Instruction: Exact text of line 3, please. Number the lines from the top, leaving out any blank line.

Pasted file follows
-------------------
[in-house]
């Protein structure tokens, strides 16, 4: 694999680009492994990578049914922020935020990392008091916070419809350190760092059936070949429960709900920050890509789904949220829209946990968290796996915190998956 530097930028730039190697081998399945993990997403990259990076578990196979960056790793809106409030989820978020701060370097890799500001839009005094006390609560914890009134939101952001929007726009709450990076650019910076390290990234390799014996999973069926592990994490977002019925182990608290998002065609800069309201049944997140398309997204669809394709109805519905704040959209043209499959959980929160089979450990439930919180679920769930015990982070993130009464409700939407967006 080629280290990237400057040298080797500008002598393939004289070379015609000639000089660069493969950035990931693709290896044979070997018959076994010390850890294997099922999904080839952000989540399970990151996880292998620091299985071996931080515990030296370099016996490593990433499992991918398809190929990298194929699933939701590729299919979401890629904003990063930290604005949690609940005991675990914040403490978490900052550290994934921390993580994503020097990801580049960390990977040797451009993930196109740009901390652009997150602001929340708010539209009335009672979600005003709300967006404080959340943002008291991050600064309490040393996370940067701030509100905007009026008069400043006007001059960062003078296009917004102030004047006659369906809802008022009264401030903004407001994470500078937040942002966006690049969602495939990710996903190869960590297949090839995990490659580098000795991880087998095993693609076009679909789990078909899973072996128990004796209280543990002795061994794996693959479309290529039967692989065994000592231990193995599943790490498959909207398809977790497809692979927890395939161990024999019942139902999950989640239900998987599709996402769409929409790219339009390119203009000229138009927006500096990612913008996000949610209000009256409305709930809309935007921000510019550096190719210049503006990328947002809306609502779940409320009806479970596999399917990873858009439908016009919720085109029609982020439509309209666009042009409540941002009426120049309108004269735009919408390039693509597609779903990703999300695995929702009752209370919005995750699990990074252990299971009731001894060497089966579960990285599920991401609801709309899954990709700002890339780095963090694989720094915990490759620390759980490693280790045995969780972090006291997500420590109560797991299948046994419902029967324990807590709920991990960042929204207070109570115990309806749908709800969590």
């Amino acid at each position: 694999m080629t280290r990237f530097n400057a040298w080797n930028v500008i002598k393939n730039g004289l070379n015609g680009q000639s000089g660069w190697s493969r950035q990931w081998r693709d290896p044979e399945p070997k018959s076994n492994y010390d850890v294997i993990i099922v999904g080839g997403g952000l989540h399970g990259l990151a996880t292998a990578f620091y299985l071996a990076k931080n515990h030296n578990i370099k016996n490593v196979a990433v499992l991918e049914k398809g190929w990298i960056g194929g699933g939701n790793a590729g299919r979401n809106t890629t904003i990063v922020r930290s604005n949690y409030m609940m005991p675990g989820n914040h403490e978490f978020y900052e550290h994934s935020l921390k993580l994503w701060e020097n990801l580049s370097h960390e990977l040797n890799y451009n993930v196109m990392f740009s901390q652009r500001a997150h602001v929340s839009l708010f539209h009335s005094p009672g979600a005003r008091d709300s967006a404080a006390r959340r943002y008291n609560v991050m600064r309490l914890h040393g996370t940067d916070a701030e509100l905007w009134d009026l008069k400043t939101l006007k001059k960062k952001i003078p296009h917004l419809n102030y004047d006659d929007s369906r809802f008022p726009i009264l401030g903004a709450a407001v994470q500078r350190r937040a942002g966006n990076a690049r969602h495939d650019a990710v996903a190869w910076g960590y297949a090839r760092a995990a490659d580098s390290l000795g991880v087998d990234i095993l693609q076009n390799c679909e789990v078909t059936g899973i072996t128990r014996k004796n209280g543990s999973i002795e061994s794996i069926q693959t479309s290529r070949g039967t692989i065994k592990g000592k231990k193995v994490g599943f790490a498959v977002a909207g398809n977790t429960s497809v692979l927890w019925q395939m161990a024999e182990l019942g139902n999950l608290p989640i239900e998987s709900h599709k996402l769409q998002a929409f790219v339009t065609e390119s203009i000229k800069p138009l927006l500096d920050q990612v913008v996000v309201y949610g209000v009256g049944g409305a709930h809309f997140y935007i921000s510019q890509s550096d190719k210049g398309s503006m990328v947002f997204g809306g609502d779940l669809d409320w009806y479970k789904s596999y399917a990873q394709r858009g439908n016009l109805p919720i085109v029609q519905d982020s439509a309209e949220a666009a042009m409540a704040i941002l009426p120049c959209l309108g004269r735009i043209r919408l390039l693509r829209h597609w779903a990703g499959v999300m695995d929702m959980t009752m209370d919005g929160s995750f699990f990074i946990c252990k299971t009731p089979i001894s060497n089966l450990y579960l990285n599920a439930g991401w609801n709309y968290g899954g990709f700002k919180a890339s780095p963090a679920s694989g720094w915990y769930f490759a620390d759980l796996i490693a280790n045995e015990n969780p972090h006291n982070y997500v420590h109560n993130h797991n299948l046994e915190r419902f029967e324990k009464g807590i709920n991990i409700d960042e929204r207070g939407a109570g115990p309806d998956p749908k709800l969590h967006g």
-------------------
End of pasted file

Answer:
């Amino acid at each position: 694999m080629t280290r990237f530097n400057a040298w080797n930028v500008i002598k393939n730039g004289l070379n015609g680009q000639s000089g660069w190697s493969r950035q990931w081998r693709d290896p044979e399945p070997k018959s076994n492994y010390d850890v294997i993990i099922v999904g080839g997403g952000l989540h399970g990259l990151a996880t292998a990578f620091y299985l071996a990076k931080n515990h030296n578990i370099k016996n490593v196979a990433v499992l991918e049914k398809g190929w990298i960056g194929g699933g939701n790793a590729g299919r979401n809106t890629t904003i990063v922020r930290s604005n949690y409030m609940m005991p675990g989820n914040h403490e978490f978020y900052e550290h994934s935020l921390k993580l994503w701060e020097n990801l580049s370097h960390e990977l040797n890799y451009n993930v196109m990392f740009s901390q652009r500001a997150h602001v929340s839009l708010f539209h009335s005094p009672g979600a005003r008091d709300s967006a404080a006390r959340r943002y008291n609560v991050m600064r309490l914890h040393g996370t940067d916070a701030e509100l905007w009134d009026l008069k400043t939101l006007k001059k960062k952001i003078p296009h917004l419809n102030y004047d006659d929007s369906r809802f008022p726009i009264l401030g903004a709450a407001v994470q500078r350190r937040a942002g966006n990076a690049r969602h495939d650019a990710v996903a190869w910076g960590y297949a090839r760092a995990a490659d580098s390290l000795g991880v087998d990234i095993l693609q076009n390799c679909e789990v078909t059936g899973i072996t128990r014996k004796n209280g543990s999973i002795e061994s794996i069926q693959t479309s290529r070949g039967t692989i065994k592990g000592k231990k193995v994490g599943f790490a498959v977002a909207g398809n977790t429960s497809v692979l927890w019925q395939m161990a024999e182990l019942g139902n999950l608290p989640i239900e998987s709900h599709k996402l769409q998002a929409f790219v339009t065609e390119s203009i000229k800069p138009l927006l500096d920050q990612v913008v996000v309201y949610g209000v009256g049944g409305a709930h809309f997140y935007i921000s510019q890509s550096d190719k210049g398309s503006m990328v947002f997204g809306g609502d779940l669809d409320w009806y479970k789904s596999y399917a990873q394709r858009g439908n016009l109805p919720i085109v029609q519905d982020s439509a309209e949220a666009a042009m409540a704040i941002l009426p120049c959209l309108g004269r735009i043209r919408l390039l693509r829209h597609w779903a990703g499959v999300m695995d929702m959980t009752m209370d919005g929160s995750f699990f990074i946990c252990k299971t009731p089979i001894s060497n089966l450990y579960l990285n599920a439930g991401w609801n709309y968290g899954g990709f700002k919180a890339s780095p963090a679920s694989g720094w915990y769930f490759a620390d759980l796996i490693a280790n045995e015990n969780p972090h006291n982070y997500v420590h109560n993130h797991n299948l046994e915190r419902f029967e324990k009464g807590i709920n991990i409700d960042e929204r207070g939407a109570g115990p309806d998956p749908k709800l969590h967006g």